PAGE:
Republic of India or simply – India is the largest country in South Asia. And largest polluting country we have seen on our trip around the world so far. Even though it ranks second most populous country, it stands as most populous democracy in the world with roughly one-sixt of the world’s total population. India is basically a united country of many smaller countries. It consists of 29 states which has different language, dialects and each is with a substantial degree of control over its own affairs. In addition, 6 less fully empowered union territories and the Delhi national capital territory which includes New Delhi, India’s capital. This adds a lot to its unique diversity.
While digging into its history we can find ancient Indus civilization which once ruled over the north western parts of the country. It gave the roots for many of religions including Hinduism which was associated with this exact civilization. Later on, India faced many incursions from beyond its borders from which the highest importance had the coming of Islam. It was brought to the country by raiders of Arab, Turkish, Persian and other origin beginning in early 8th century. Time passed and some of those riders stayed while with them stayed their religion. Eventually, large part of the subcontinent was under Muslim rule, with the number of Muslim steadily increasing. Only after Vasco da Gama visit in 1498 and establishment of European maritime supremacy in the region India become exposed to major external influences arriving by sea. This triggered the decline of the ruling Muslim elite and absorption of the subcontinent within the British Empire.
However, British rule came to an end in 1947 and then India was split into two parts along religious lines. One was current India with most Hindus and the other was Pakistan with the majority of Muslim. Eastern Pakistan later split off to form Bangladesh. Despite all this, India remains one of the most ethnically diverse countries in the world. There are uncountable variety of castes, tribes and minor linguistic groups of several languages unrelated to one another. The split between countries affected millions, people had to move and were relocated, however, there are still many religious minorities who account for a significant proportion of the population, including Muslims, Buddhists, Sikhs, Christians, and Jains.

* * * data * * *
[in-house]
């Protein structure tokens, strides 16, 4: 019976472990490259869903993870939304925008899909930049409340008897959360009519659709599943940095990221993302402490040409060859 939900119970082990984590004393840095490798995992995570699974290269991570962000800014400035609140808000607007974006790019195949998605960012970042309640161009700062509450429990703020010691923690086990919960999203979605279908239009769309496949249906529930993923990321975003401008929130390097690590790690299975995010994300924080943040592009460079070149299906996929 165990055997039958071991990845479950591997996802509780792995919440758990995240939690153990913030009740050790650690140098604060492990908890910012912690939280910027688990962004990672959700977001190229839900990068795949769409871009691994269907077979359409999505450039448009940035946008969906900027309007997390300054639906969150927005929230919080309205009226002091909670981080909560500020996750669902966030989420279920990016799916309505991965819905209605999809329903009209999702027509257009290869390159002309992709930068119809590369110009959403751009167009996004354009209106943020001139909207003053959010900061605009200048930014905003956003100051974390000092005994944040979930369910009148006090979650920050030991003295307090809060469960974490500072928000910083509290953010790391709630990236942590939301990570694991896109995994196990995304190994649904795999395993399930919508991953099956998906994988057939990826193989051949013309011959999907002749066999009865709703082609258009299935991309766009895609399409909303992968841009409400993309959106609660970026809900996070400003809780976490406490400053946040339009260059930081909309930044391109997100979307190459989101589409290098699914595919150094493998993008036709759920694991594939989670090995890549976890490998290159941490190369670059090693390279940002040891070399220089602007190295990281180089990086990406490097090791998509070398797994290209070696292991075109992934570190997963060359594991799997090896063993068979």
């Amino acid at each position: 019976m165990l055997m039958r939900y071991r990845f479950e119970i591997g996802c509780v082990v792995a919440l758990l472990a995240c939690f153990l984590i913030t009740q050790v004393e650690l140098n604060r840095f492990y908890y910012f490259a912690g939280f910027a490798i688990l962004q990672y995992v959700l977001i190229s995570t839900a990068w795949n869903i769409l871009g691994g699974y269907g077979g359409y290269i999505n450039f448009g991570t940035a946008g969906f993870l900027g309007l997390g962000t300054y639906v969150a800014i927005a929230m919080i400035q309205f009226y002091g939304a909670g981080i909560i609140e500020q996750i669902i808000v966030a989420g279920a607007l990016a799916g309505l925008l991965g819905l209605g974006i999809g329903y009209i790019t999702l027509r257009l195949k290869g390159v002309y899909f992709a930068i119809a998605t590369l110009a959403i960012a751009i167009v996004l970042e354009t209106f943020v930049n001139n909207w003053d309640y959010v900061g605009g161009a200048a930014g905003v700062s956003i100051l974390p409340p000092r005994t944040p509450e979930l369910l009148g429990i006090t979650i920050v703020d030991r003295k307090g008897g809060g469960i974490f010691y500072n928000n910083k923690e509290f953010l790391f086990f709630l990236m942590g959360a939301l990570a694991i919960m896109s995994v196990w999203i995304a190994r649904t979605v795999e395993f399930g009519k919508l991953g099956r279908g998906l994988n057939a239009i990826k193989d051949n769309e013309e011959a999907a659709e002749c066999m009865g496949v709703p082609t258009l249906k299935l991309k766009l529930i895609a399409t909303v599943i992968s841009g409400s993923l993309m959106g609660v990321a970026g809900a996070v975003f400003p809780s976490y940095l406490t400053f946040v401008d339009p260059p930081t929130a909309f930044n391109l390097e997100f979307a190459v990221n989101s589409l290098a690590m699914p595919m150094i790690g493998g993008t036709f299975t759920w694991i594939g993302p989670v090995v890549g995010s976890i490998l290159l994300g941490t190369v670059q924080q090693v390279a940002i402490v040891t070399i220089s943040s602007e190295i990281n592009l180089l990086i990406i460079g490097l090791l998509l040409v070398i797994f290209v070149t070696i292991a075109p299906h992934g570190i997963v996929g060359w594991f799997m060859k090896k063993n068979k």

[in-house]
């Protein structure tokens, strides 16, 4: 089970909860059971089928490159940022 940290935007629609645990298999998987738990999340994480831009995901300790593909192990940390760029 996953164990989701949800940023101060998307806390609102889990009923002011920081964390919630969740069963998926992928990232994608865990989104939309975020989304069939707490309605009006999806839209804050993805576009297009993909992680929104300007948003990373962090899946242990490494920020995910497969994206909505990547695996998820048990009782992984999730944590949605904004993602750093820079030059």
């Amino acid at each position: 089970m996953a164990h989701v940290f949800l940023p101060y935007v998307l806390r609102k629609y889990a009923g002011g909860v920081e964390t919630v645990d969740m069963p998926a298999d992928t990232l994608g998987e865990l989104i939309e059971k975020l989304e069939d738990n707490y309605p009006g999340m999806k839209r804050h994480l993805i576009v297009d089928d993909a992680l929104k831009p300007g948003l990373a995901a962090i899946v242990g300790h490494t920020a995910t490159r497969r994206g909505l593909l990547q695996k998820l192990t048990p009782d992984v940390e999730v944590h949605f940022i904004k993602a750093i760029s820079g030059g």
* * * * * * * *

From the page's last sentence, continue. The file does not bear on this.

Our first trip to India was relatively short, we just scratched the surface and visited quite many cities in throughout whole country. In all those cities we faced major discrimination because we were foreigners. In every single city, in every single tourist attraction where foreigners are forced to pay from 12 to 25 times more than local people. On top of that, in every city and between them we met dozens and hundreds of gypsy people who were begging for money (seeing foreigners as walking bags of money who they just need to “shake a little” and the money will start pouring). Heavy pollution, biggest slums in Asia, piles of garbage on every corner, street, river or ocean, you name it. The worst is the people attitude towards these issues and reluctance to change. This is what people face here on a daily basis and it really can get challenging. On top of all that you will find dozens of “converted” foreigners in certain places or traveling around the country who just after their first meal in this magical country were enlightened and now they understand the meaning of life (surprisingly their age is usually between 20-25).
Out of many cities we visited we decided to highlight only 16 of them in our bucket list. Our trip took around 40 days, we traveled close to 6000 kilometers most of the distance covering with trains, thus, explored a lot of ground in between destinations. We believe that you need much more time to experience this country, however, it is possible to enjoy and feel just a glimpse of India too. We know that someday we will come back and explore more during another adventure. We hope that the situation in this country will change to the better and people will solve huge challenges which lies ahead until then.